Veitch started by developing a profile for a coated press sheet, and then moved on to developing a profile for matching proofs to printing on uncoated stock.

Today the shop has four different profiles it uses on a regular basis to make proofs that match different types of printing, including fine-art reproductions. Customers are so satisfied with the proofs, fewer and fewer are doing press okays and those that do come in are signing off on press sheets with the first or second pull, according to Hookway. "That, of course, means the pressroom isn't struggling to match the proofs."

Moving on to Monitors

Once its hard-copy proofing was set, Veitch turned its attention to monitors. It calibrated and set up profiles for its own displays before deciding to extend the service to some of its bigger customers as an ongoing value-added service. The positive results led to smaller customers being added to the program, but the printer only offers to make one site visit free of charge in those cases.

Veitch also has helped some customers set up scanners to work in a color-managed workflow. Internally, the shop is still scanning to CMYK because that is the native format of its existing drum scanner. The scanner still works well, so there is no need to replace it, and converting the machine to scan in RGB would have meant investing money to upgrade a more than 10-year-old piece of equipment, Hookway explains.

"There are benefits to working in RGB. The file sizes are smaller and you can repurpose the data," he continues. "We'll probably make the switch when we have to replace the scanner."

For now, Hookway says the company definitely is seeing a payoff to working with color management, even in a CMYK workflow. "It wasn't easy to get to this point, but we are certainly glad we did it. Every makeready on the press is quicker because of what we've done. The payoffs have come not only in time saved, but also from customers receiving quality proofs and giving quicker okays on-press," he notes.

There's good news for others just now looking to implement color management, Hookway says. "The software and equipment definitely is easier to use today. There are also more expert consultants who can help shops get started," he concludes.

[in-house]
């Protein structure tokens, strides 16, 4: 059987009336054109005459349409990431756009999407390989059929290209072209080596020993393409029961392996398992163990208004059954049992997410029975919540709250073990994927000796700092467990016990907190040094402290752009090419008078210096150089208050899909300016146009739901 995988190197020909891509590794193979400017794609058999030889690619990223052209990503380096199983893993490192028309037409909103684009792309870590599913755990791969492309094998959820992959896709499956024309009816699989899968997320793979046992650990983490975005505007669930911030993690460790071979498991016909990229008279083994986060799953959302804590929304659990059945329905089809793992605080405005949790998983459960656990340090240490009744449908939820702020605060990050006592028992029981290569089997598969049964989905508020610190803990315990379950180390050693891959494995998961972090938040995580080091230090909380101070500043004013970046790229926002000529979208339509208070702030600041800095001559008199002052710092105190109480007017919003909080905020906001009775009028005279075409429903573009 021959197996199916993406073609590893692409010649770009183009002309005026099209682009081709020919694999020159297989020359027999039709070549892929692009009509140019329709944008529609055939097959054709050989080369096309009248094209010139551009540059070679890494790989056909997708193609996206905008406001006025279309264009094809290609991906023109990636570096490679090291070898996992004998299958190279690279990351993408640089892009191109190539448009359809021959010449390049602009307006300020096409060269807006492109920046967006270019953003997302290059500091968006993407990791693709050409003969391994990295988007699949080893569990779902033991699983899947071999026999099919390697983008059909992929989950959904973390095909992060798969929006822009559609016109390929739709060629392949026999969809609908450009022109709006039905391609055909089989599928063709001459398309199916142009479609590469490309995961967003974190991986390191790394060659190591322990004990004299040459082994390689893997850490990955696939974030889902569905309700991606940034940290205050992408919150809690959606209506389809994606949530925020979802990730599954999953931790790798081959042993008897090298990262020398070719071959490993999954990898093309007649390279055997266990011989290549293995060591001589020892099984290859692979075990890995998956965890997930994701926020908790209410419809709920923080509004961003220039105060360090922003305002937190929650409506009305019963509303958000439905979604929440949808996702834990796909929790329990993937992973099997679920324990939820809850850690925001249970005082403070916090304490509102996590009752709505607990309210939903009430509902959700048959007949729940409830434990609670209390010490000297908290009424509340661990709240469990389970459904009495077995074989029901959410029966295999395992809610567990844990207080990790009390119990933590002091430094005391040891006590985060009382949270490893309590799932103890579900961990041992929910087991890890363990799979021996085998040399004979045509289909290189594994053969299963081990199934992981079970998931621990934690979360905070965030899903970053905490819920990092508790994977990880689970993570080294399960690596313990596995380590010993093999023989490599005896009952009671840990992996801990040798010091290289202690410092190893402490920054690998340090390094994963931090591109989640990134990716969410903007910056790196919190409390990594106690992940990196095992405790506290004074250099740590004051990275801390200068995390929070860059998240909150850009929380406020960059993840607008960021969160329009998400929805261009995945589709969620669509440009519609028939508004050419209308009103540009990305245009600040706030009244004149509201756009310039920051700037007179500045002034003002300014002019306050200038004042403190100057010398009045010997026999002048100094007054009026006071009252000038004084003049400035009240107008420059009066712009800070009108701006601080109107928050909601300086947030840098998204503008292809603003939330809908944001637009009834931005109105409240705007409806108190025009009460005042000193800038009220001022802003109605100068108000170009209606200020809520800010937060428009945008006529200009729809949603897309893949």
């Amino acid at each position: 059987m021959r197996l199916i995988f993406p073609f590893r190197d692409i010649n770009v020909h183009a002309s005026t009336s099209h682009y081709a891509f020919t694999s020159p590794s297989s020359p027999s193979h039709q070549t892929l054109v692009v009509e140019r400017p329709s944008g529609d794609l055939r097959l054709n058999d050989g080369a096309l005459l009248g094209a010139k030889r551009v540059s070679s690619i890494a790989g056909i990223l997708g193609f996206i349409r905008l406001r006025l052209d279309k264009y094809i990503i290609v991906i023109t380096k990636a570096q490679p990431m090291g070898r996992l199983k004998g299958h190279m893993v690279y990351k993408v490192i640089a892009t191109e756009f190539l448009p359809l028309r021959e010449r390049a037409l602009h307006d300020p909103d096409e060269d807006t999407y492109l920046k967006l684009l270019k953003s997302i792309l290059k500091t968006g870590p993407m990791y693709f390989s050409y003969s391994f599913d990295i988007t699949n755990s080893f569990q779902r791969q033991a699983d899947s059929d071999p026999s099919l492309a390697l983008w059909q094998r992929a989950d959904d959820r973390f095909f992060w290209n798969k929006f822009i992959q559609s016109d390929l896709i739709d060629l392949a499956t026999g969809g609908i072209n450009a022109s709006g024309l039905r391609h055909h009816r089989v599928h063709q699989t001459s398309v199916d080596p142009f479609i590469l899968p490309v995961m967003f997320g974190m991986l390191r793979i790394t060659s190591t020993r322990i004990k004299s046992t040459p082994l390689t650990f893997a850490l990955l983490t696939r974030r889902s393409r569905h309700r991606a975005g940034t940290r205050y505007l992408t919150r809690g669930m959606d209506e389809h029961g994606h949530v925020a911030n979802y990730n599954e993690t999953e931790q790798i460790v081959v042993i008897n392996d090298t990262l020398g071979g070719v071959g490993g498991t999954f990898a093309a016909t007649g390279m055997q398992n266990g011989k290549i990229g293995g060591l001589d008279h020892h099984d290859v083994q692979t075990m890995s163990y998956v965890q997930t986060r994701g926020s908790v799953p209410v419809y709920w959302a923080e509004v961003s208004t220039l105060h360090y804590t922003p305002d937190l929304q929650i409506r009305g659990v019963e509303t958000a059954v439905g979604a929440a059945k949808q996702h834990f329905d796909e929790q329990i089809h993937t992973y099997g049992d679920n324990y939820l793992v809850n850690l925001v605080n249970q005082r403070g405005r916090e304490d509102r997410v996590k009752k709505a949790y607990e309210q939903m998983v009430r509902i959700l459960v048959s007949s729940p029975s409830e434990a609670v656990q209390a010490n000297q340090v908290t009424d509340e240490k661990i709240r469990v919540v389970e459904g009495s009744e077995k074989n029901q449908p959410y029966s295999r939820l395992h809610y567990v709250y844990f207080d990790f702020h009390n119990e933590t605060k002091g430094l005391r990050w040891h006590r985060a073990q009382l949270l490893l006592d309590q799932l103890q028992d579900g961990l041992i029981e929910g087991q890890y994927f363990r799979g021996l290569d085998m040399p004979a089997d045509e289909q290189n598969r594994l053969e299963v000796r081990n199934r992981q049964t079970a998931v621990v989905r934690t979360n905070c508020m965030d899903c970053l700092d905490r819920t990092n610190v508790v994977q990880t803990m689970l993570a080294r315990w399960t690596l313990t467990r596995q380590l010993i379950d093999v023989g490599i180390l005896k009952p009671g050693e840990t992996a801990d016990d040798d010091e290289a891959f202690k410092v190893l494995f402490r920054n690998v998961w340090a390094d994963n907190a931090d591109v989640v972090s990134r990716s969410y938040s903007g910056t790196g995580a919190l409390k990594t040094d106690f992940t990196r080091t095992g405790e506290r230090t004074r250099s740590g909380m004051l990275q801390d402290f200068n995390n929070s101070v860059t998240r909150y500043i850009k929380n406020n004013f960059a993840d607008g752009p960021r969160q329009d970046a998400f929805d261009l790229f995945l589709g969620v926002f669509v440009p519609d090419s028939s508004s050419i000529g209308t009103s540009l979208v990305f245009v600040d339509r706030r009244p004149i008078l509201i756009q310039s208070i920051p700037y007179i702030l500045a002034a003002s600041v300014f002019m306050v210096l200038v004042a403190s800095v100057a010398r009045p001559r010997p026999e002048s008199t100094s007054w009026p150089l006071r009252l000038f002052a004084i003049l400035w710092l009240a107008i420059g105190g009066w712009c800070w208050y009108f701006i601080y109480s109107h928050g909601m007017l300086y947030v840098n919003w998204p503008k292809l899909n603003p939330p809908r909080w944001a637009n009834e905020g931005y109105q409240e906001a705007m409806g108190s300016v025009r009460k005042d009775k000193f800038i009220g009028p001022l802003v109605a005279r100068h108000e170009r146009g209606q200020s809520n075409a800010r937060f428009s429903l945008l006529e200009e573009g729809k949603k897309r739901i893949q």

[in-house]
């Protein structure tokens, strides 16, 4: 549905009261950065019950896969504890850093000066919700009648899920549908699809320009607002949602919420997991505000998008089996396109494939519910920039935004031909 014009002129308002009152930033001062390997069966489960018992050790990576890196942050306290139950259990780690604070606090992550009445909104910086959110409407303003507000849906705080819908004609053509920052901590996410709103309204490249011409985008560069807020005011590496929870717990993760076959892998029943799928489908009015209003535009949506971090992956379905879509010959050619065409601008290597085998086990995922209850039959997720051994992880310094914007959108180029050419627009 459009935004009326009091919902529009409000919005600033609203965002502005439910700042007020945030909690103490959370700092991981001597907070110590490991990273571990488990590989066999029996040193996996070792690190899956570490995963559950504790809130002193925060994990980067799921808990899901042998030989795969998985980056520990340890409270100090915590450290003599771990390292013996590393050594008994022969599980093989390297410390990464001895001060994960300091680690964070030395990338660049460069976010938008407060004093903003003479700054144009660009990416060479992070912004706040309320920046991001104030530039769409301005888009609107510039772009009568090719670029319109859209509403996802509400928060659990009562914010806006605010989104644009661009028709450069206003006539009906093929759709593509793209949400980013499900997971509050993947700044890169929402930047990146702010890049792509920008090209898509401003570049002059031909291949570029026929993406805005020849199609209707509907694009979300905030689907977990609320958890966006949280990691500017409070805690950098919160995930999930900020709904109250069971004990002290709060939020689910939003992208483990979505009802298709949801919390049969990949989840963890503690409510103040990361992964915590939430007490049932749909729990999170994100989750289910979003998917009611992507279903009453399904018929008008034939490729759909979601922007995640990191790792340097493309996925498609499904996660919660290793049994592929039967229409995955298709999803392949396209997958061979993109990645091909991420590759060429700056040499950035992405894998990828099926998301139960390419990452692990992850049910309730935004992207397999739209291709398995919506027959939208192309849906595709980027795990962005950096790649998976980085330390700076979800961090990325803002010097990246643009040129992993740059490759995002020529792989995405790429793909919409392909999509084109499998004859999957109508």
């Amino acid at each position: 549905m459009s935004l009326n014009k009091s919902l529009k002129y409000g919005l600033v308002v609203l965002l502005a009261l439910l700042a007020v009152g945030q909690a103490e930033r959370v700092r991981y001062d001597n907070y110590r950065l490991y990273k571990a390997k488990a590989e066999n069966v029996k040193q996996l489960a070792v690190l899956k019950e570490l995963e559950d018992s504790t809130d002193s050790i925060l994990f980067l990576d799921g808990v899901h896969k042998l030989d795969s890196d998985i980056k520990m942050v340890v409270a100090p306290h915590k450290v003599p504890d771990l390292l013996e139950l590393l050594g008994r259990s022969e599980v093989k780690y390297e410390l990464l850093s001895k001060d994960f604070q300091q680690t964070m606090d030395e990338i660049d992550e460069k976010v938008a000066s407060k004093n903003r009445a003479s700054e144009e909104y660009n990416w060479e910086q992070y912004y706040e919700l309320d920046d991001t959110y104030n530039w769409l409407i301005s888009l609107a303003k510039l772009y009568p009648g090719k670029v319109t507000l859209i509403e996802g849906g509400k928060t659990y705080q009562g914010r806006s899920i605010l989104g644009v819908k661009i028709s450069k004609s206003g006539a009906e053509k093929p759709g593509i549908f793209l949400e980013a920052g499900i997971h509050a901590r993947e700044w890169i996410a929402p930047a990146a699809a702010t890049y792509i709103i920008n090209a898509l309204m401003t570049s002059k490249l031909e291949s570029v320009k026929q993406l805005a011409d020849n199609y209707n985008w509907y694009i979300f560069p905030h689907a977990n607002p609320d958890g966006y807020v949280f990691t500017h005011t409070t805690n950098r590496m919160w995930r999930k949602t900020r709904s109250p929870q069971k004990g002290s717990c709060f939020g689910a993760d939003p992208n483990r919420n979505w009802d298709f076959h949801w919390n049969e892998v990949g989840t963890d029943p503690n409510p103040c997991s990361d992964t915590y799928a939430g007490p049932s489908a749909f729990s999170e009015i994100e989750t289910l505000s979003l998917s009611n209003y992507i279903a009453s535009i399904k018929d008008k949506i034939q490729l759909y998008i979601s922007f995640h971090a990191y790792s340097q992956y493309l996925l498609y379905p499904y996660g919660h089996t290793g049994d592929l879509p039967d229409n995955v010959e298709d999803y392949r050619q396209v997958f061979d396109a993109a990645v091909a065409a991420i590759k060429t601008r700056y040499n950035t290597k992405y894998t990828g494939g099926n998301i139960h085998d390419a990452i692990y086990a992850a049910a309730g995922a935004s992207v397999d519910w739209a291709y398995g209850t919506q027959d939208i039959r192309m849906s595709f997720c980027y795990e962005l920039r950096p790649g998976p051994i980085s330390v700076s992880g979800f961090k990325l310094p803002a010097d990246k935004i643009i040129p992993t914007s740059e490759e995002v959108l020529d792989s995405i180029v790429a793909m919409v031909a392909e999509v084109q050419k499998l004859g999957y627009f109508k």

The challenges and goals were a little different for Que-Net Media when it looked to implement color management about three years ago, points out Brian Gaughen, color quality manager. As an arm of Quebecor World, the network of "technology solution centers" provides digital solutions for printing, publishing and the Web. Gaughen is based in the Los Angeles facility, but actually works with 14 Que-Net or Quebecor World facilities.

"We have so many presses, we could never start by fingerprinting the press," the quality manager notes. "What we did was calibrate our Kodak Approvals, which is our main proofing solution. We have a total of 48 Approvals installed across the country and they are all calibrated to each other. The presses are run to the proofs."

In addition, the organization had a need to implement different levels of color management depending on the type of work being done and the skills of the staffs of individual locations, Gaughen says. The one constant is that all of the facilities are scanning in RGB.

Since the Chicago facility does catalog work, it was an early adopter and has taken color management the farthest. "It's workflow can keep files in RGB all the way up to the RIP," he adds. "Catalog publishers pick up product shots all the time, so having color-corrected RGB images enables them to be used for multiple purposes. That can mean big savings."

Gaughen says the RGB workflow also is more efficient because the tools for doing color correcting and swatch matching (usually for clothing) enable a color expert to work more quickly and efficiently.

The LA facility, on the other hand, mostly does publication work. Since publishers rarely pick up images and ad materials can come from a variety of outside sources, images are converted to CMYK after scanning, Gaughen reveals. Color management has made that process more efficient, however.

"We're now able to scan 20 to 30 percent more work in the same amount of time. You do have to think differently about the process, though. Our scanner operator is just capturing the images, which are transferred to a server. I can then have five or six color operators convert the images into CMYK using ICC profiles," he explains.

"You still need the right people converting the images. Color management is not a magic wand; that is probably the biggest misconception," he continues. "You're usually trying to improve the original, not just match it, so it still needs to be interpreted by a color person. "

Look to the Experts